Open source community - friend or foe?

I spent Wednesday at a small event called Open source community - friend or foe?, organised by OSS Watch to discuss strategies for developing communities around development projects. To quote from their website:

OSS Watch promotes awareness and understanding of the legal, social, technical and economic issues that arise when educational institutions engage with free and open source software. It does this by providing unbiased advice and guidance to UK higher and further education.

OSSWatch are now ‘drinking their own koolaid’ (so much nicer than ‘eating their own dog-food’) - they’ve created an OSS development project ( Simal) and begun to assemble a development community around it. A good portion of the day was spent outlining the tools necessary for maintaining a community-based development project. We heard that ‘every tool should do three things’, and that, at a minimum, the core set of tools you really need are a website, issue-tracking, version-control and a discussion list. OSSWatch were careful to avoid recommending particular tools for development. But which tools are they using to help them manage their own development project? Turns out, they’re using Google Code! This is an important thing to know about OSSWatch - despite the plethora of readily available open-source tools available for managing development communities/projects, they have picked the one they think is best, which happens to be decidedly closed-source. There are two important messages here I think:

  • OSSWatch are not open-source bigots - they offer a balanced and considered view
  • You should use the best available tools for managing your community-based development project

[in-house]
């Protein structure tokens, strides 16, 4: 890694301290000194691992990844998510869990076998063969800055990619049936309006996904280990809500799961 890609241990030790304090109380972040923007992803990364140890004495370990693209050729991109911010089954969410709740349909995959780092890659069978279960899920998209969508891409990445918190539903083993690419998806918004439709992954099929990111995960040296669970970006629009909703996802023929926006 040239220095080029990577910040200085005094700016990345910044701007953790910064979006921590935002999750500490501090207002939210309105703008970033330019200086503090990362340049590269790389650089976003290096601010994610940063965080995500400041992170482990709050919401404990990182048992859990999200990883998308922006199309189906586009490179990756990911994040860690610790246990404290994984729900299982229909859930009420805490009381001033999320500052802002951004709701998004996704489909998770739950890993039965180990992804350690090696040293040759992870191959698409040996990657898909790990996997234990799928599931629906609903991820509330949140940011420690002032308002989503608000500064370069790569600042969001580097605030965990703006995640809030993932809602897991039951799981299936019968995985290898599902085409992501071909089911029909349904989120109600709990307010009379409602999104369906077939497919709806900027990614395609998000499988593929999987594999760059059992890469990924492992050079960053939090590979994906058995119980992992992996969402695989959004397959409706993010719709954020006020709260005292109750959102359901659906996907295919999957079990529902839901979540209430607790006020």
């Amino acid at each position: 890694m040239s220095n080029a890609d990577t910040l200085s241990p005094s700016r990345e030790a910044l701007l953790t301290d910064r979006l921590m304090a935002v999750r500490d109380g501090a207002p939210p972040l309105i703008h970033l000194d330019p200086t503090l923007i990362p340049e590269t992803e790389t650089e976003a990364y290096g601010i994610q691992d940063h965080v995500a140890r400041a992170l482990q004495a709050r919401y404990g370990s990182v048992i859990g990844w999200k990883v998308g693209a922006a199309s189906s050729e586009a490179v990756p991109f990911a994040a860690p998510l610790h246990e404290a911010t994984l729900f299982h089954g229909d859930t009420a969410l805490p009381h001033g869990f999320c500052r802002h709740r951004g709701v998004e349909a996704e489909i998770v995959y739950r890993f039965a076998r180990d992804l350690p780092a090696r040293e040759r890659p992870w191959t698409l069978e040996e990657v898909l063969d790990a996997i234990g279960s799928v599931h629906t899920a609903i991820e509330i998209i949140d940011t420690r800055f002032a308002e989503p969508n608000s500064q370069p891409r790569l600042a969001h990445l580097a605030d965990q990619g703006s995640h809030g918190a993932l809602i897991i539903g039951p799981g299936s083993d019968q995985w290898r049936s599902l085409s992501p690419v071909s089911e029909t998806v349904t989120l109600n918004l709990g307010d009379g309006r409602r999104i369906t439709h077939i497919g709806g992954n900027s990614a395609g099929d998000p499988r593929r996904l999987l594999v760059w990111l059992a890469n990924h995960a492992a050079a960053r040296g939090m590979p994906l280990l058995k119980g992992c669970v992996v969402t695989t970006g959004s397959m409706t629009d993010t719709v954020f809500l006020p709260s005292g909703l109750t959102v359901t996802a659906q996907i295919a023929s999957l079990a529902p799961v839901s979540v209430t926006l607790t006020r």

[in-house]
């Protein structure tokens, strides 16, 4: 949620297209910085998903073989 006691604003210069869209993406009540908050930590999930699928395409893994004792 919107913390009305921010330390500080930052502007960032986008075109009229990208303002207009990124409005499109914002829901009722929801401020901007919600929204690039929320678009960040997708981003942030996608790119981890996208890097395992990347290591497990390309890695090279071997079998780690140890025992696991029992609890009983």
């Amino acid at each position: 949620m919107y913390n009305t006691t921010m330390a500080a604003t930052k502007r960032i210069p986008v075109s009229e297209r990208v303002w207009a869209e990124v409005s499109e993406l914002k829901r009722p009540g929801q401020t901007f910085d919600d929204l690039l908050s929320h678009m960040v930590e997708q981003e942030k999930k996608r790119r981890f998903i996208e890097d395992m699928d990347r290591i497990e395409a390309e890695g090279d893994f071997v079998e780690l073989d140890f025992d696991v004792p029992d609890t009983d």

OSSWatch are actively engaged with helping projects in our community develop their communities. Some such projects were represented at the event on Wednesday and their feedback was very positive. I learned plenty from this session and look forward to working more closely with OSSWatch. I took away a few specific ideas which is always a good result. Anyone in the UK HE and FE communities considering embarking on a open-source software development project should consider developing a community as a priority, and if they need help and advice about this then OSS Watch should be their first port of call. However, the big question for me is: While the community approach to development is (sometimes) demonstrably successful (Apache, Eclipse etc.), can it work if it’s scaled down to a typical 18month JISC-funded development project? OSSWatch tell us that they are currently wrestling with this very issue. Watch this space… (After the event we raised a glass to Randy Metcalfe, who is returning to Canada after years in Britain - bon voyage Randy!)



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